Kindle edition, published by AmazonCrossing, Seattle
Originally published by Remzi Kitabevi, Istanbul, 1999
Reviewed for Peacehawks by Jamie Arbuckle
The author describes her book succinctly and accurately in her introduction:
This book tells the story of the heroic and honorable people who survived the horrendous war in Bosnia that took place from April 5, 1992 to February 26, 1996, during which Sarajevo was held under siege for 1,395 days, without regular electricity, communications or water. Ten thousand six hundred Bosniaks – of whom 1,600 were children – lost their lives. Those who survived were pressured to accept the Dayton Agreement. With this treaty, 51 per cent of Bosnia was left to Bosnia and Herzegovina, while the Serbs, who comprised only 34 percent of the population before the war, gained 49 per cent of the land. (location 31).
Panel 3 of a Triptych for Peacehawks, by Jamie Arbuckle
On 6 November, the Army of the Democratic Republic of the Congo (DRC), with support from UN, Tanzanian and South African forces, defeated the rebel group M23. On 5 December, Nelson Mandela died. In one month, then, we have been confronted with the worst and the best of sub-Saharan Africa. Which is the true picture? Which represents the future of Africa? Are conflicts to be peacefully resolved, which we might call the Nelson Mandela Future Model, or are conflicts to be endlessly and brutally protracted, which we might call the Central African Future Model? Is there hope, or do we face merely a grim preparation for more of the same, in Africa south of the Sahara?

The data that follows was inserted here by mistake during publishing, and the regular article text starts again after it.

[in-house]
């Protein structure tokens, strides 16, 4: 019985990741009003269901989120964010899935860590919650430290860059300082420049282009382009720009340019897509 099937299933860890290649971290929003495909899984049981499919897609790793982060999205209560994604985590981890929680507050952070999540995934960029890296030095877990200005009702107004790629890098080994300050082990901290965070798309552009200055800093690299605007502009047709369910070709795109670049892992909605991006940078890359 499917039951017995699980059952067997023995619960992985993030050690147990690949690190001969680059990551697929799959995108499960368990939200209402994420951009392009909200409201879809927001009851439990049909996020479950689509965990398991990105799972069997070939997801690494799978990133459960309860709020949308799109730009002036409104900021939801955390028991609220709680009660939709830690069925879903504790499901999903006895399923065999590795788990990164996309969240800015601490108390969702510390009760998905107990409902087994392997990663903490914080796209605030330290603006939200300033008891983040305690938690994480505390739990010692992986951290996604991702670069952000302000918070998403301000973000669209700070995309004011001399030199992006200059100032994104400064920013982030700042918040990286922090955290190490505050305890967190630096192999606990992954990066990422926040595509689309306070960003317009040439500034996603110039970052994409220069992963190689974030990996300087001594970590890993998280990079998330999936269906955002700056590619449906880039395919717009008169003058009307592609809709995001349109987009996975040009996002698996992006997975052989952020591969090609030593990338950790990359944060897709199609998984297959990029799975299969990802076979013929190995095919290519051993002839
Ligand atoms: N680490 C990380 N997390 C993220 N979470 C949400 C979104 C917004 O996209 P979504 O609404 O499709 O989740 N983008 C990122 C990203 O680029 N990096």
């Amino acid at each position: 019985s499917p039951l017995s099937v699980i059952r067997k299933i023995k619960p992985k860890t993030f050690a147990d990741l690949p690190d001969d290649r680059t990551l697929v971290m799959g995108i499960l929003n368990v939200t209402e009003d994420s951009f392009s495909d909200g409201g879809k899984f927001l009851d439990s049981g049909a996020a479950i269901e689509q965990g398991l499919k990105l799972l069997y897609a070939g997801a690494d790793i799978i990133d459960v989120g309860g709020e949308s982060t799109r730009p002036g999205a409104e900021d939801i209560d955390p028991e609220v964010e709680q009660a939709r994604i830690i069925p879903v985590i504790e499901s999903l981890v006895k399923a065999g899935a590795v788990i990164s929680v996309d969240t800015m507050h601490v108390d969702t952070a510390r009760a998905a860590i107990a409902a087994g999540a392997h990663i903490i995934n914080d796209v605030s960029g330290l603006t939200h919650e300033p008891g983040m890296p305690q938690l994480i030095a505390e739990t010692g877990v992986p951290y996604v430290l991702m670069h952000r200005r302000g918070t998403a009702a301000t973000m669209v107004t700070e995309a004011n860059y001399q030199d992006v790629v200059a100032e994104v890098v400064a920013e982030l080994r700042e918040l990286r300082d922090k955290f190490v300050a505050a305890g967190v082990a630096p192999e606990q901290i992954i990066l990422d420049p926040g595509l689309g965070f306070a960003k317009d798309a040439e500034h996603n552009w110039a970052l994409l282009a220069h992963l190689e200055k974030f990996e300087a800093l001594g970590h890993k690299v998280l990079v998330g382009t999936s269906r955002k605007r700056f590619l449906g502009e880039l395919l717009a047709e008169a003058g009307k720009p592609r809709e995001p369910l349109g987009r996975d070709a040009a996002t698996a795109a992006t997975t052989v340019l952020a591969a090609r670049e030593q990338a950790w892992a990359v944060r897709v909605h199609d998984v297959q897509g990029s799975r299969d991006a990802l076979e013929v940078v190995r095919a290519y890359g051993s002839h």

Is the Congo still at the heart of darkness, or is it the birthplace of the first great international human rights movement of the 20th Century?
- by Jamie Arbuckle, for Peacehawks
What’s Wrong With the United Nations, and How to Fix It
By Thomas Weiss,
Polity Press, 292 pp., $19.45, 2009
The UN … is essentially the collective agent of its member states. Many of the UN’s organizational incapacities could be corrected by additional resources from its member states, who devote but a tiny fraction of the resources they spend on national security to collective action under the umbrella of the United Nations.
– Peacemaking and Peacekeeping for the New Century, Ottunnu and Doyle, Rowan and Littlefield, New York, 1996
This is an interesting book about the United Nations, and an impressive effort to get beyond the usual procedural and structural tinkering which has characterized and limited most efforts to “improve” the U.N. Thomas Weiss is certainly well qualified to write this book. He combines the skills and the background of a practitioner and a scholar: he served with the U.N. Secretariat for a decade, but has also distinguished himself as an academic for over 25 years, during which he has been a profound student of and a prolific writer, researcher and teacher about, the U.N.